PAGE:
1. The word English refers to things belonging or relating to England or its inhabitants. As such, English means the language spoken by the citizens or inhabitants of England. Originally, the word English referred to the native language of Britain.
Further, Queen’s English or King’s English is a term used by some to designate the standard form of written or spoken southern British English, which they regard as the most correct or acceptable form.
2. Be that as it may, English is also the native language of people in North America and much of the British Commonwealth and some other countries. Apart from the British English, there is thus the American English, Canadian English and also the Australian English.
As people from other nations start speaking English, more such versions emerge. When Chinese speak English, it becomes Chinese English or Chinglish. Likewise, when Indians speak English, it is referred to as Indian English.
The features of Indian English differ from that of British English as well as American English. The difference in fact is more pronounced in respect of spoken English. The way Indians speak English is very different from the way the British or Americans speak English. The difference is in accent, diction, pronunciation and usage. Sometimes, the difference spills over to the written English as well.
3. Indians, quite often, tend to speak English with the same accent they use for their mother tongue. Since there are several regions and regional languages, the English spoken by Indians gets influenced by their native accents.
That is why the English accent of a person from Kerala is quite different from that of Tamil Nadu or West Bengal or Punjab. Not only gets the accent, the pronunciation of English words also influenced by regional factors.
To cite an example, the word ‘body’ is pronounced differently by the people of Kerala, the letter ‘Z’ is pronounced differently by the people of Tamil Nadu and so on. People from North India, especially Uttar Pradesh, tend to add ‘i’ before the words starting from ‘S’, such as screw, scooter, start, style, etc., and pronounce them as iscrew, i scooter, istart, istyle and so on.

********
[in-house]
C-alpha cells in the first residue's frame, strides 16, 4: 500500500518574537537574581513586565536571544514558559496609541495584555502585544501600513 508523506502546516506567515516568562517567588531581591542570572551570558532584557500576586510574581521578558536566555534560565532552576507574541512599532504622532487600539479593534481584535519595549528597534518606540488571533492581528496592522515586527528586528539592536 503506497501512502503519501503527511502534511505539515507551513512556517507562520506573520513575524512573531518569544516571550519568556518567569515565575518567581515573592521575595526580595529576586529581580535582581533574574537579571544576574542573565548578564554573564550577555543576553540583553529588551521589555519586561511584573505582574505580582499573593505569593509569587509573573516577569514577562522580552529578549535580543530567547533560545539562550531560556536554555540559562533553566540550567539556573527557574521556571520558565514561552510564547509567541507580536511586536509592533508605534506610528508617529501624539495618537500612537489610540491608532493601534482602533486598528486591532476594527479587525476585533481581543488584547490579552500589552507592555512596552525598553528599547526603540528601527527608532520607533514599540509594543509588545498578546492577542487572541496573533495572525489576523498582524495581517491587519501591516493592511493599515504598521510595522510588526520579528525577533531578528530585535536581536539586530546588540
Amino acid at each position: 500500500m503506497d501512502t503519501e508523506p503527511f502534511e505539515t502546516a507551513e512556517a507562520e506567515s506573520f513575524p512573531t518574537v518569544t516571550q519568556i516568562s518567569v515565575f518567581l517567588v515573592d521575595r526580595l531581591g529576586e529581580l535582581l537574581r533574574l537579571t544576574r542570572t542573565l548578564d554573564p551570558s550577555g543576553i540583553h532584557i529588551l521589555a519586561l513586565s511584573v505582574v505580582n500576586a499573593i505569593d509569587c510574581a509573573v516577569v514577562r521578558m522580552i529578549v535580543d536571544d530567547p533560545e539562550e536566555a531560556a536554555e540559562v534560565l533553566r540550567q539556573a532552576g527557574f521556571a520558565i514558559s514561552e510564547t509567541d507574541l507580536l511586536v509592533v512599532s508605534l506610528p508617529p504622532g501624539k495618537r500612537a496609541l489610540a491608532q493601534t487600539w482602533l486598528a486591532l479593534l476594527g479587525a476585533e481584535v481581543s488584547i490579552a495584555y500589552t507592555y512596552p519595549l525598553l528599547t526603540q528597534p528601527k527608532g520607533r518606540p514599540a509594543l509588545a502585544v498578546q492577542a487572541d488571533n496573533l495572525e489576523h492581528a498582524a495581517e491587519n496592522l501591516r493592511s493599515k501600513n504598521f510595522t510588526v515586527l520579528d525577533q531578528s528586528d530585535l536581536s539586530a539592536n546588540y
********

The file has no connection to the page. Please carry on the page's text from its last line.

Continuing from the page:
4. We have to note that these are features of spoken Indian English that are a reality. Nevertheless, if the speaker is conscious of it and makes earnest efforts, such regional accents and pronunciations can certainly be overcome.
There are indeed numerous speakers, hailing from various regions across India, who have mastered the correct accent and pronunciation of English language. Practice makes it perfect.
When it conies to written English too, there are some commonly noticed features that can be done away with. Here are some examples:
i. My manager is from Delhi only, (‘only’ is superfluous.)
ii. She is my cousin sister.
(Either ‘cousin’ or ‘sister’ would suffice)
iii. The meeting has been postponed to Saturday, (the correct word is ‘advanced’.)
iv. She is in the family way.
(This is an Indian usage, alien to Americans)
v. I am going gymming this weekend, (this is not used elsewhere)
We have many such examples of ‘Indianisms’ commonly used by Indians in business. Since such expressions are not used abroad, people outside India will not be in a position to readily understand the meaning.
It is worth mentioning here that 3T Corporation, headquartered in Princeton, New Jersey, recently launched a website called wordwala.com, which gives American English options for typical Indian English words.
Talking about the features of Indian English, it is worth noting that for most of us in India, English is a second language. It is not the language that we learned first. The language that we learnt first is usually the mother tongue or the regional language. English is a language that we learn to speak and use at work or in school. That being so, learning to speak, read or write correctly calls for extra and conscious efforts.